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Sophie, though only 4 years old, possesses at least 52 virtues. And her mother, Cynthia Wand, wants to make sure that the child grows up recognizing and using those virtues to weave a rich and fulfilling life for herself.

She doesn't say, "You're a good girl, Sophie."Instead, she praises the child for her cleanliness, her kindness, her generosity and truthfulness.

It's an approach called the Virtues Project - and Wand has become a missionary of sorts, working to spread its news to churches and schools in hopes of building a stronger future for the generation that's just starting the journey through life.

The Virtues Project was born in Canada six years ago. It "calls people to remembrance of the virtues, the qualities of character and the simple elements of spirituality honored by all cultures and sacred traditions," according to the project headquarters news release. The project is based on a book, "The Virtues Guide: A Handbook for Families," by Linda Kavelin Popov, Dr. Dan Popov and John Kavelin and is supposed to serve as a guide for parents in raising morally and spiritually responsible children.

But it's not just for children, according to the Rev. Mike Fotheringham, pastor of Salt Lake's Unity Church, which has just completed its eighth week of a yearlong virtues project.

Wand first suggested that the church, which meets in Murray High School and has 600 members, use the list of 52 virtues and the handbook in their youth classes. Fotheringham saw more potential than that. Instead, he chose to incorporate a virtue a week into his sermons, while the classes study those virtues, too.

"It's provided tremendous cohesiveness with my ministry," Fotheringham said. "It's bringing our adults and youths together as a family. And for me, it's challenged me to go deeper with what virtues I live and can live. And to find their spiritual importance for my life and hopefully for other people."

He's learning about himself as he shares virtues with the congregation, Fotheringham said. Take tolerance, last week's virtue.

"One of the challenges of churches and ministers is to practice tolerance of other churches. I heard someone a few years ago say, and I have agreed, that churches generally shoot themselves in the foot when it comes to tolerance of other religious faiths.

"We say, `Teach love and unconditional acceptance,' but there's more strife between religious bodies and they have caused more disturbance than anything else. We have an opportunity to call it out with our religious leaders and to be tolerant of other faiths. Frankly, I've re-looked at how tolerant I am of other faiths and the answer has been, `not very.' "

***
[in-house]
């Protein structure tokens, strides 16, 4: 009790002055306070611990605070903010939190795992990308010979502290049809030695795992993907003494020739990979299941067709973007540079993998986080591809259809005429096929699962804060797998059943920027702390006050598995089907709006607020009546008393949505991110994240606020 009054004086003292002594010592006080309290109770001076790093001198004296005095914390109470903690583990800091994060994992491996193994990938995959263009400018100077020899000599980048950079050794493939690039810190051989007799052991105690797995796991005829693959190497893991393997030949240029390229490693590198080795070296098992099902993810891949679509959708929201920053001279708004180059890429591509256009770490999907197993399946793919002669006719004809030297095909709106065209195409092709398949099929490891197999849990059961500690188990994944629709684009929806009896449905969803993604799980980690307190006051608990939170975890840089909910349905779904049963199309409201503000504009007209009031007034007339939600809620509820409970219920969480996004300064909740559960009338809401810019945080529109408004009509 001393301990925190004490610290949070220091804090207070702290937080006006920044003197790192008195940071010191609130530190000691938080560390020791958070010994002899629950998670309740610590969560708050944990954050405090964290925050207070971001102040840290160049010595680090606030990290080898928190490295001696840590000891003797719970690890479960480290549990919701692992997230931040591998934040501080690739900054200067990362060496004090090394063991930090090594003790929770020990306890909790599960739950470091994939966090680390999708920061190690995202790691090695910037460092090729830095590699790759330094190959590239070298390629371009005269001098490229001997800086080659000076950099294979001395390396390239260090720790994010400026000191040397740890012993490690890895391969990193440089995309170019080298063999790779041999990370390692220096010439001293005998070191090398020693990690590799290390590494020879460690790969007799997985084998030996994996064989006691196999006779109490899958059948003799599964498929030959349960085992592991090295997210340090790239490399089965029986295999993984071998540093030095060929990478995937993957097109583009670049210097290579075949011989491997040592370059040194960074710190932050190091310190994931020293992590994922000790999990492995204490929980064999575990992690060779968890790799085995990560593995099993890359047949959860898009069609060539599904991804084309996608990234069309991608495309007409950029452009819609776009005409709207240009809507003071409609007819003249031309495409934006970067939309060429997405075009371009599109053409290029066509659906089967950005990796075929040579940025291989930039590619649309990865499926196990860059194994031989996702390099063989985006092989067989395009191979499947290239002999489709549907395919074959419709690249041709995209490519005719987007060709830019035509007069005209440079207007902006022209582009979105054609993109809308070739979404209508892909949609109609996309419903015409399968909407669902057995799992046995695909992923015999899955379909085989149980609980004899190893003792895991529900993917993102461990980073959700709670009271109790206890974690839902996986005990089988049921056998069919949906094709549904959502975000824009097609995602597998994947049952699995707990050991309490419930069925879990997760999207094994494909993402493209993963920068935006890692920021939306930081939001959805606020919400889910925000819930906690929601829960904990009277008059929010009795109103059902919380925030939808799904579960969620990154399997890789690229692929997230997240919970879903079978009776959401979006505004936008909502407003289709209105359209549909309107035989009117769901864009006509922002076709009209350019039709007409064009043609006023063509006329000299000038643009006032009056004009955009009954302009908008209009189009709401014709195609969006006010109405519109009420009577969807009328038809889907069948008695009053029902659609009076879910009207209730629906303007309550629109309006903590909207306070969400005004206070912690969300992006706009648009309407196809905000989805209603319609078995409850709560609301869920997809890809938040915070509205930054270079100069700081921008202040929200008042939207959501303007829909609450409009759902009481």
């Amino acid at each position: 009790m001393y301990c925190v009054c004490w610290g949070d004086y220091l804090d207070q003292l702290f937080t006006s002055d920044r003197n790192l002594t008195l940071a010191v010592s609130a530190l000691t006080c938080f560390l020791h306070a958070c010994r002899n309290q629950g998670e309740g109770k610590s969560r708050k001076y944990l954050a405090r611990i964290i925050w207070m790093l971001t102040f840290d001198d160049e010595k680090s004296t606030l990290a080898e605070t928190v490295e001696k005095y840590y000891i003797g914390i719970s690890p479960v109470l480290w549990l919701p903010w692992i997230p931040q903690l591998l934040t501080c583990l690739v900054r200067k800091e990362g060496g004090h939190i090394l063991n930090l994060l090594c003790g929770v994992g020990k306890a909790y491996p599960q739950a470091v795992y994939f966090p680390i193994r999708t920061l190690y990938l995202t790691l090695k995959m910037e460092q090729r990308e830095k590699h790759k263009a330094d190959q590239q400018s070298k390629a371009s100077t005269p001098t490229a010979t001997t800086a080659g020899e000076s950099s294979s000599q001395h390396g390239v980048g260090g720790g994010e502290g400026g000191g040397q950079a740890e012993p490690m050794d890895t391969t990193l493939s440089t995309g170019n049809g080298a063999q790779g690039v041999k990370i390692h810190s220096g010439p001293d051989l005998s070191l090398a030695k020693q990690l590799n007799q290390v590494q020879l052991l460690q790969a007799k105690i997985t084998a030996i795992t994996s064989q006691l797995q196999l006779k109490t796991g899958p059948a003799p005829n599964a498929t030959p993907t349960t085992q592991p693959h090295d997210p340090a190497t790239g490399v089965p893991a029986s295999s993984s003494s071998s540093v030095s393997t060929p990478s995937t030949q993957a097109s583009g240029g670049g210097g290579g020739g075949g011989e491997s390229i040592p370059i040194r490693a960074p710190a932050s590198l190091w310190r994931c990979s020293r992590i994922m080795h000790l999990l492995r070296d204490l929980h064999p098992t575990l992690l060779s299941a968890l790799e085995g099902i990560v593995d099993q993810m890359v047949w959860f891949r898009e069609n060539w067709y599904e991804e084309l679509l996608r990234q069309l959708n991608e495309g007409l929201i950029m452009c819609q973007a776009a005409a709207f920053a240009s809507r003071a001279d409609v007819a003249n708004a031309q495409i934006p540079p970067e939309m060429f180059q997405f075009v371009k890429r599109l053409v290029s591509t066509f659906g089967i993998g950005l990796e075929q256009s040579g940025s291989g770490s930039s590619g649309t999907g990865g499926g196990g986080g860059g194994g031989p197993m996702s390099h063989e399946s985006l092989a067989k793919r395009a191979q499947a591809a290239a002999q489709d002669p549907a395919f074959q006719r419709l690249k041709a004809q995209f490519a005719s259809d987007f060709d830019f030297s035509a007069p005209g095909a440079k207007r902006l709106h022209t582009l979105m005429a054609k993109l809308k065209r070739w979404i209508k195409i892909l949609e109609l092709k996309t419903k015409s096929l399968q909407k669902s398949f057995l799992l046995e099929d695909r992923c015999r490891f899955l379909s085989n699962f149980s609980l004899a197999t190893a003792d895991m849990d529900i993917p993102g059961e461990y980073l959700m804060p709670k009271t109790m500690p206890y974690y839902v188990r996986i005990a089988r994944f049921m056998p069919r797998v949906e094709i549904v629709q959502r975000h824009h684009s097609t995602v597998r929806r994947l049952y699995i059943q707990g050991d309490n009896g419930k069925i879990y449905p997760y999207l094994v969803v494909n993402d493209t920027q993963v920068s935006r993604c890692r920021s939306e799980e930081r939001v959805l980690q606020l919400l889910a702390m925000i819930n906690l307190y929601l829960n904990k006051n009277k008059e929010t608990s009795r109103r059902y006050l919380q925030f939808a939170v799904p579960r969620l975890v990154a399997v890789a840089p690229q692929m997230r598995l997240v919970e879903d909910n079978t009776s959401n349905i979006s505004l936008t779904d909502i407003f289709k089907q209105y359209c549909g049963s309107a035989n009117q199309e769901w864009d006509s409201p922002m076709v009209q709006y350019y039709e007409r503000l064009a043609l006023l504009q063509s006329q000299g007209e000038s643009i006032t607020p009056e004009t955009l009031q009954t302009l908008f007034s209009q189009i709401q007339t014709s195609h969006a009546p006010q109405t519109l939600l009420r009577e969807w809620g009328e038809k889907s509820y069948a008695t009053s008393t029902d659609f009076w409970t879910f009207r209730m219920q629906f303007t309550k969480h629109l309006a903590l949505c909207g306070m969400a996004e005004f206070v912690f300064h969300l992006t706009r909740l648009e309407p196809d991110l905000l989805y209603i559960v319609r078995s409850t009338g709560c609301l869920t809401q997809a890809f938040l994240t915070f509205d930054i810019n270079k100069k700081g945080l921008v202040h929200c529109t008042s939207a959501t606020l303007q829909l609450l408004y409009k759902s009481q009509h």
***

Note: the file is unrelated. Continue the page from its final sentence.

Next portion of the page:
From the sainted late Mother Teresa to the man on death row, everyone has virtues, according to the project. And when you note - and praise - that virtue, it's more apt to be displayed again and again.

Members of Unity Church believe that human beings were created by God, but that they choose their own paths and "create" what they become. It also believes there is "innate goodness in everyone and our focus is to draw that out," said Fotheringham. Hence the Virtues Project.

"You primarily create your life through your thoughts first," he said. "Then they combine to create your actions."

Choosing virtue over vice means a fuller life, he said.

The project is now part of church and school curriculums in more than 80 countries, according to Wand. Some prisons use it. But it only recently came to Utah, where Wand hopes it will spread in many directions.

The project is not just a touchy-feely "let's talk about a virtue" program. It's also a primer for action.

Parents act as four different people to their children. They are authority, educator, counselor and guide. And they have five definite strategies to work with those children.

First, parents need to speak the "language of the virtues."

If you fill an office or home or school with words like lazy, stupid and bad, those behaviors tend to come about. Change the words to courage, helpfulness, flexibility, and "you empower those behaviors, instead."

Folks also need to recognize teachable moments, set clear boundaries and "honor the spirit," which means awakening and touching people's "unique sense of the sacred." Finally, they must study the "art of spiritual companioning."

"This is a skill and an art to be used in families and by caregivers and counselors in times of grief or celebration, with the dying and their families, to help children and adults to make moral choices," the project guide says.

Wand's excited about it because, once exposed to it, the Virtues Project "helped me to see people in a light that is more whole."

It allows people who on the surface have little in common to become friends, she said. "It makes me feel like I'm able to connect with other human beings at all levels.

For more information on the project, call Wand at 583-0702.